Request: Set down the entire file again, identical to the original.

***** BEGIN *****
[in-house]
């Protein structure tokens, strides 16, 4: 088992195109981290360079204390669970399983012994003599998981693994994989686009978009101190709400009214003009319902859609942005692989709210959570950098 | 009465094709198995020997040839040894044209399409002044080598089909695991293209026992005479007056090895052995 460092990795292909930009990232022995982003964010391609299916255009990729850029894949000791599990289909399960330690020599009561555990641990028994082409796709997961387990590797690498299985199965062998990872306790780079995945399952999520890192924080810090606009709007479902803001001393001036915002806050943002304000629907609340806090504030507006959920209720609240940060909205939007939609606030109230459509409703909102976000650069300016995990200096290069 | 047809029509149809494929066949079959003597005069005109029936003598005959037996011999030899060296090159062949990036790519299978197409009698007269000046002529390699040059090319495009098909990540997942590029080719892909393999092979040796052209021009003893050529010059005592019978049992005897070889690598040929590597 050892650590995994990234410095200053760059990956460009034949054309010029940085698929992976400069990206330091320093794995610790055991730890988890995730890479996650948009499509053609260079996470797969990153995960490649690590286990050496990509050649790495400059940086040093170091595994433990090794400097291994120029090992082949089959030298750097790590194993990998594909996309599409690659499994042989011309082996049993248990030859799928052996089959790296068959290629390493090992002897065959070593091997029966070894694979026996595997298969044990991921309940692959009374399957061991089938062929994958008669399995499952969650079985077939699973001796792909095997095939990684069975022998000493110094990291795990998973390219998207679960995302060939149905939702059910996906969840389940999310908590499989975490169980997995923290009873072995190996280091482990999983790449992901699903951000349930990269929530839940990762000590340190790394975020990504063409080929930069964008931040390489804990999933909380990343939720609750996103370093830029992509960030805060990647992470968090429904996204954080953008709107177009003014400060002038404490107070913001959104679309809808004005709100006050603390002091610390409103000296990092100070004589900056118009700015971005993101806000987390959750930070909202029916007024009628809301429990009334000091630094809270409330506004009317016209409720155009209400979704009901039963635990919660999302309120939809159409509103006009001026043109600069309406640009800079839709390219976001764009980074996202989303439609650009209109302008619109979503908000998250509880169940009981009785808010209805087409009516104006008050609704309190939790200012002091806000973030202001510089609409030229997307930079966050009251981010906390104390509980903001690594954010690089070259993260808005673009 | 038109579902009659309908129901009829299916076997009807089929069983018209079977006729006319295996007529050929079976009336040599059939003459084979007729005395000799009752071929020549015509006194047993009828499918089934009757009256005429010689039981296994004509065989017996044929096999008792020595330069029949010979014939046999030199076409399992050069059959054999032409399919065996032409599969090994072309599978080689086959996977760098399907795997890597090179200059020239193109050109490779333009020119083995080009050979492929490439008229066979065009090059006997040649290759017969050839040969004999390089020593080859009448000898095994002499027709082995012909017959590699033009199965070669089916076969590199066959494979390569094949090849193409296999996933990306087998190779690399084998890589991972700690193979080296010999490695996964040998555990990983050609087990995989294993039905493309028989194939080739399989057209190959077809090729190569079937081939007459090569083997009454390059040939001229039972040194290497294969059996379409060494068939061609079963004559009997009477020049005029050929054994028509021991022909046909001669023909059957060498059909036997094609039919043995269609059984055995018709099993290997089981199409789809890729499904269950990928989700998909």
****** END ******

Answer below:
[in-house]
């Protein structure tokens, strides 16, 4: 088992195109981290360079204390669970399983012994003599998981693994994989686009978009101190709400009214003009319902859609942005692989709210959570950098 | 009465094709198995020997040839040894044209399409002044080598089909695991293209026992005479007056090895052995 460092990795292909930009990232022995982003964010391609299916255009990729850029894949000791599990289909399960330690020599009561555990641990028994082409796709997961387990590797690498299985199965062998990872306790780079995945399952999520890192924080810090606009709007479902803001001393001036915002806050943002304000629907609340806090504030507006959920209720609240940060909205939007939609606030109230459509409703909102976000650069300016995990200096290069 | 047809029509149809494929066949079959003597005069005109029936003598005959037996011999030899060296090159062949990036790519299978197409009698007269000046002529390699040059090319495009098909990540997942590029080719892909393999092979040796052209021009003893050529010059005592019978049992005897070889690598040929590597 050892650590995994990234410095200053760059990956460009034949054309010029940085698929992976400069990206330091320093794995610790055991730890988890995730890479996650948009499509053609260079996470797969990153995960490649690590286990050496990509050649790495400059940086040093170091595994433990090794400097291994120029090992082949089959030298750097790590194993990998594909996309599409690659499994042989011309082996049993248990030859799928052996089959790296068959290629390493090992002897065959070593091997029966070894694979026996595997298969044990991921309940692959009374399957061991089938062929994958008669399995499952969650079985077939699973001796792909095997095939990684069975022998000493110094990291795990998973390219998207679960995302060939149905939702059910996906969840389940999310908590499989975490169980997995923290009873072995190996280091482990999983790449992901699903951000349930990269929530839940990762000590340190790394975020990504063409080929930069964008931040390489804990999933909380990343939720609750996103370093830029992509960030805060990647992470968090429904996204954080953008709107177009003014400060002038404490107070913001959104679309809808004005709100006050603390002091610390409103000296990092100070004589900056118009700015971005993101806000987390959750930070909202029916007024009628809301429990009334000091630094809270409330506004009317016209409720155009209400979704009901039963635990919660999302309120939809159409509103006009001026043109600069309406640009800079839709390219976001764009980074996202989303439609650009209109302008619109979503908000998250509880169940009981009785808010209805087409009516104006008050609704309190939790200012002091806000973030202001510089609409030229997307930079966050009251981010906390104390509980903001690594954010690089070259993260808005673009 | 038109579902009659309908129901009829299916076997009807089929069983018209079977006729006319295996007529050929079976009336040599059939003459084979007729005395000799009752071929020549015509006194047993009828499918089934009757009256005429010689039981296994004509065989017996044929096999008792020595330069029949010979014939046999030199076409399992050069059959054999032409399919065996032409599969090994072309599978080689086959996977760098399907795997890597090179200059020239193109050109490779333009020119083995080009050979492929490439008229066979065009090059006997040649290759017969050839040969004999390089020593080859009448000898095994002499027709082995012909017959590699033009199965070669089916076969590199066959494979390569094949090849193409296999996933990306087998190779690399084998890589991972700690193979080296010999490695996964040998555990990983050609087990995989294993039905493309028989194939080739399989057209190959077809090729190569079937081939007459090569083997009454390059040939001229039972040194290497294969059996379409060494068939061609079963004559009997009477020049005029050929054994028509021991022909046909001669023909059957060498059909036997094609039919043995269609059984055995018709099993290997089981199409789809890729499904269950990928989700998909």